Here’s another picture of poison ivy doing its autumn thing taken a few days ago in the Thielke Arboretum.

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Poison ivy does not hurt the trees it climbs, and it has especially nutritious berries that are devoured by many, many species of birds. Also, despite its scary name, many people are not allergic to it. Of course we need to remove it from places where children play, but we also need to remember that it plays an important ecological role and leave it along in natural areas. It is native and does not become invasive.

Another native vine that turns gorgeous fall colors is Virginia creeper (Pathenocissus quiniquefolia). Like poison ivy, it has nutritious berries that birds seek out and that ripen in early fall, so it too produces a foliar flag. also like poison ivy, it does not harm the trees or structures it climbs. If you have an ugly brick wall you would like to cover, consider this lovely plant.

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Both these vines are very common in our area. They’re easy to tell apart: Virginia creeper has leaves made up of 5 leaflets. Poison ivy has three shiny leaves that are reddish in early spring, bright green in summer, and orange or red in fall.

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Gorgeous, aren’t they?

 

Gotcha!

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Look carefully at the center of the picture, and you’ll see an almost-sharp picture of a female goldfinch feeding on Rudbeckia seeds in my perennial border. This time of year, we can’t open our back door without disturbing a flock of these noisy little guys–sometimes more than a dozen at a time shoot out of the border and take flight across the backyard. They’re hard to photograph because they move so fast. But yesterday I finally captured this one.

Each year, from the time the first seeds ripen on plants in the Asteraceae–the enormous aster family, which includes all the Rudbeckias and sunflowers, in addition to the asters–we see and hear goldfinches all day, every day. Goldfinches are exclusively seed eaters, and they nest late so there will be lots of seeds available to feed their young. And this particular perennial border, full of sunflowers and Rudbeckia, is a cafeteria for goldfinches. We see and hear them from the beginning of August through early fall each year. When I planted the perennials, I expected to get pretty flowers, but I didn’t know I would get entertainment as well.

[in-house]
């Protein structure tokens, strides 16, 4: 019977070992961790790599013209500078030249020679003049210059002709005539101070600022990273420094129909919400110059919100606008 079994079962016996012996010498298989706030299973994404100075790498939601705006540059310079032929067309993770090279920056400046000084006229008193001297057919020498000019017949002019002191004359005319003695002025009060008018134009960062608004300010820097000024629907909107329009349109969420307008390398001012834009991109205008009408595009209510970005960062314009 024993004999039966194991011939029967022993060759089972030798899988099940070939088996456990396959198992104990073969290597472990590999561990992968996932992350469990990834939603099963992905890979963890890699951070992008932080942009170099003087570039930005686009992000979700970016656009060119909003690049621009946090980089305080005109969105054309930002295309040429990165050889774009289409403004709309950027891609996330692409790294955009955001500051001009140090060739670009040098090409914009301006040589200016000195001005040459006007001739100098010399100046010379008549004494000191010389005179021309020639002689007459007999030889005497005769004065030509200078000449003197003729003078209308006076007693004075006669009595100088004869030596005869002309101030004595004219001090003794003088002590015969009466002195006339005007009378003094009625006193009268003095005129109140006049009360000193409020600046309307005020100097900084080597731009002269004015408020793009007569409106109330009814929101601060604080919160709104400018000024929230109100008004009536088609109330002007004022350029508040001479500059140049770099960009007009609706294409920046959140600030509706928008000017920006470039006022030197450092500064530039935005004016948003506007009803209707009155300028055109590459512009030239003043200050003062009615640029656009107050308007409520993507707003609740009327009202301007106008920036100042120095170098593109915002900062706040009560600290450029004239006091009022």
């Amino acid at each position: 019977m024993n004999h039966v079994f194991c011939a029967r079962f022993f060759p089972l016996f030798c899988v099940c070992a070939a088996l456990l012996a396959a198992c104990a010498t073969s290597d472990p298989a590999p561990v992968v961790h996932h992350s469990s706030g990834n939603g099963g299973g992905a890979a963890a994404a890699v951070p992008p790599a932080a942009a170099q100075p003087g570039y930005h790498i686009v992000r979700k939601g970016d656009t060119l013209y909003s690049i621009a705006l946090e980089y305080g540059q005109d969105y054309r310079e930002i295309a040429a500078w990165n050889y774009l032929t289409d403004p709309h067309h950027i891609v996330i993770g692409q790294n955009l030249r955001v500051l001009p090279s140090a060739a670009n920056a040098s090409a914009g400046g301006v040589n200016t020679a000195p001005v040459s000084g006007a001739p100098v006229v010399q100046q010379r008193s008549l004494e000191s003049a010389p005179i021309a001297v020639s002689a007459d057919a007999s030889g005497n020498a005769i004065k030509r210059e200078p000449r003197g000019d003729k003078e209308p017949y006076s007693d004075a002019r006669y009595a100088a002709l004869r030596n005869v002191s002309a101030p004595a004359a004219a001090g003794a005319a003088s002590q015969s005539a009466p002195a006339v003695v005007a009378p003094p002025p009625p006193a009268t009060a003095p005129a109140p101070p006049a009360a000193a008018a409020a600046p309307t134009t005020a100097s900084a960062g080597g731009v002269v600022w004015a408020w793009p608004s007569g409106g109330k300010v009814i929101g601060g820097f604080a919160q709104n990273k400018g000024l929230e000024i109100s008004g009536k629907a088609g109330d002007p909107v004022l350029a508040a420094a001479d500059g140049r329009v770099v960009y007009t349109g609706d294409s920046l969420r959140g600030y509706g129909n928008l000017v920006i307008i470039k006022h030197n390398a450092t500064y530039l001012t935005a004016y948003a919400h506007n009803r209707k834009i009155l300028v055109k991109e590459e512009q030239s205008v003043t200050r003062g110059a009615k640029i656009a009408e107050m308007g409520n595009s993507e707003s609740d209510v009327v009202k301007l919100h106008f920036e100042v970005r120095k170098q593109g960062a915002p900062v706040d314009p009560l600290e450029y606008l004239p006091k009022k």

Early harvest

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I’m just a little bit obsessed with fruit. I selected many of the shrubs I grow because they produce fruit, not necessarily for us but for the birds and other critters. Today we noticed that the birds were going crazy among the ripe Aronia berries. A friend picked about half my berries for jam about a week ago, and I was going to get around to picking some for my own jam–sometime soon. Except that if I hadn’t gathered them today, there would have been none left. The catbirds and robins had devoured at least half of what was left, so I shooed them away and picked almost two pounds of berries. And those birds know how to pick ripe fruit–the berries were soft and juicy, not hard like Aronia berries usually are.

The photo shows the Aronia berries (right) before I picked them over and washed them, plus some elderberries (bottom) that I picked and cleaned a few days ago and stored in the fridge, and some prune plums I bought in the market. The plums on my American plum trees are turning red, but they’re not ripe yet. All this fruit is macerating with sugar in the refrigerator, and I’ll make jam tomorrow using a formula for pectin-free jam I found online.

All summer I’d been planning a purple-fruit jam made entirely of my own wild fruits–Aronia berries, elderberries, and plums–but the plums did not oblige. However, the hazelnuts (Corylus americanus) seem to have ripened today along with the Aronia berries. A few days ago I checked them, hoping to get just a few before the squirrels devoured them all, as they do every year; they were still tight and green inside their husks. Today the ground under the shrubs was littered with husks and shells.

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I searched long and hard for some nuts left on one of the trees. I managed to find a single remaining nut and took a rather poor photo of it, so at least you can see what it looks like if you’ve never seen a hazelnut on a tree.

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It still looks green, doesn’t it? It sure fooled me, but not the squirrels.